Ellen Romer Niemiec
Giving Bones to Hope
On our way to 5 p.m. Mass on the first Sunday of Advent, my 4 year old complained that she didn’t like the dark. She also complained that we could only light just one candle on our Advent wreath. I reminded her - it’s just one for now, and this week we remember that sometimes we have just a little light. It’s a little light, but it will grow. She eventually ran over to turn our lamps off - she liked the candle better when it was the only light.
That little light feels awfully dim in the darkness right now. We’ve just had the longest night of the year. Christmas plans have gone awry for many who hoped for ‘normalcy’ and yet have returned to isolation. It doesn’t seem like the darkness won’t overcome the light.
Light gives us life, right? It - and God - are the source of life, the warmth that burns in us and makes it possible to grow. But celebrating Christ’s birth is not just a celebration of the light that has come into the world. It’s celebrating what the light gives us in life and what that life looks like.
For us and for our lives - God chose more. God chose to give bones and flesh and blood to that light. It isn’t a far away burning star. God came not to be a beautiful painting or a precious image or a bit of trite optimism, but to dwell with us in our messiness. Hope isn’t just fleeting - the Incarnation is something we can touch. God doesn’t invite us to hold on to an ideal of hope but to hold on to one another.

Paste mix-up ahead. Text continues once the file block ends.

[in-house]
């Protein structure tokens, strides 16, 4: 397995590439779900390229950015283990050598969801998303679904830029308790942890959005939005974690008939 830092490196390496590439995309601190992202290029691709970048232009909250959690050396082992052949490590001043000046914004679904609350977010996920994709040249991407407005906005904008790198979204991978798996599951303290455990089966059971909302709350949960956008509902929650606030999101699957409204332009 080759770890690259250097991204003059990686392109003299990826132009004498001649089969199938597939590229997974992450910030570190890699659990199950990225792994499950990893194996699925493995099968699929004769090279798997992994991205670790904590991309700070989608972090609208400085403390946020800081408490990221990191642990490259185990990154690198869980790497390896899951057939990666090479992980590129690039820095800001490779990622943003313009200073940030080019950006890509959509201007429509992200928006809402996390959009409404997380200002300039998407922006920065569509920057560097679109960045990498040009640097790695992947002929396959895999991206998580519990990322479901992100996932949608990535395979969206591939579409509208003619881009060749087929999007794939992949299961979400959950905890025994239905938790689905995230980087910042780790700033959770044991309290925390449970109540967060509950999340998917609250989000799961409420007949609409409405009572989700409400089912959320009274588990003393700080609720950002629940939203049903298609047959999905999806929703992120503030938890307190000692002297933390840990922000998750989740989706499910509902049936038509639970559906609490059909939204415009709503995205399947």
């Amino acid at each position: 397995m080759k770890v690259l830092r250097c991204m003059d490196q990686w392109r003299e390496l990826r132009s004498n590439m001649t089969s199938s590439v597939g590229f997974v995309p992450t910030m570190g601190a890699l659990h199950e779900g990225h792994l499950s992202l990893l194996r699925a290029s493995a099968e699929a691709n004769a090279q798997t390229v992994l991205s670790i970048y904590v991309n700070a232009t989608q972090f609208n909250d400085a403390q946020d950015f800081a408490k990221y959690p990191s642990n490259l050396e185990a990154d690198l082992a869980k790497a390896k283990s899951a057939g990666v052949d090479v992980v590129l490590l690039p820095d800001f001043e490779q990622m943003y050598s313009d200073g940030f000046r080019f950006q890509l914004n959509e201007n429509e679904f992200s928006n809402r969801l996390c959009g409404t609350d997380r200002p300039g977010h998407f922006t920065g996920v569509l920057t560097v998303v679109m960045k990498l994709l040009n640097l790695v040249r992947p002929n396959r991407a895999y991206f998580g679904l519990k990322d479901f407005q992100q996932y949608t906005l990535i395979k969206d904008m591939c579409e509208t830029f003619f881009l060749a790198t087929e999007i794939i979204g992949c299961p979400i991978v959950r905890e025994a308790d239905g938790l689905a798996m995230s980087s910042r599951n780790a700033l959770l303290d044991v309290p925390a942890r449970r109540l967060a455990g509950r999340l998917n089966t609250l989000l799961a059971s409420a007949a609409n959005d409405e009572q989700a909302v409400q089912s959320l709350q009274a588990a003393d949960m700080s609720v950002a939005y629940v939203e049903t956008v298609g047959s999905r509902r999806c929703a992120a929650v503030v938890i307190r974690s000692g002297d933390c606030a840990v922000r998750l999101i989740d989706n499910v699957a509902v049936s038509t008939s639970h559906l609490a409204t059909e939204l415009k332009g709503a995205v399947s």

Having experienced two pregnancies and births, it’s a remarkable experience to spend months growing a whole person but never quite knowing what will be. You live in hope, picking out names and onesies to adorn the hope that is becoming flesh. And it quite suddenly stops being an ideal - it’s in your arms. It then crawls and it walks and it speaks and it complains about the darkness and wants to light all the Advent candles. It brings joy, suffering, trials and triumphs. It crystallizes hope and makes it real.
We may be in a time of darkness - some living a deeper darkness than others. It is especially hard to be reminded that we are flesh and blood and here to hold and touch one another when the one of the greatest acts of love we can offer
We point back to the light that shines through the darkness. We hold onto those we can touch and read.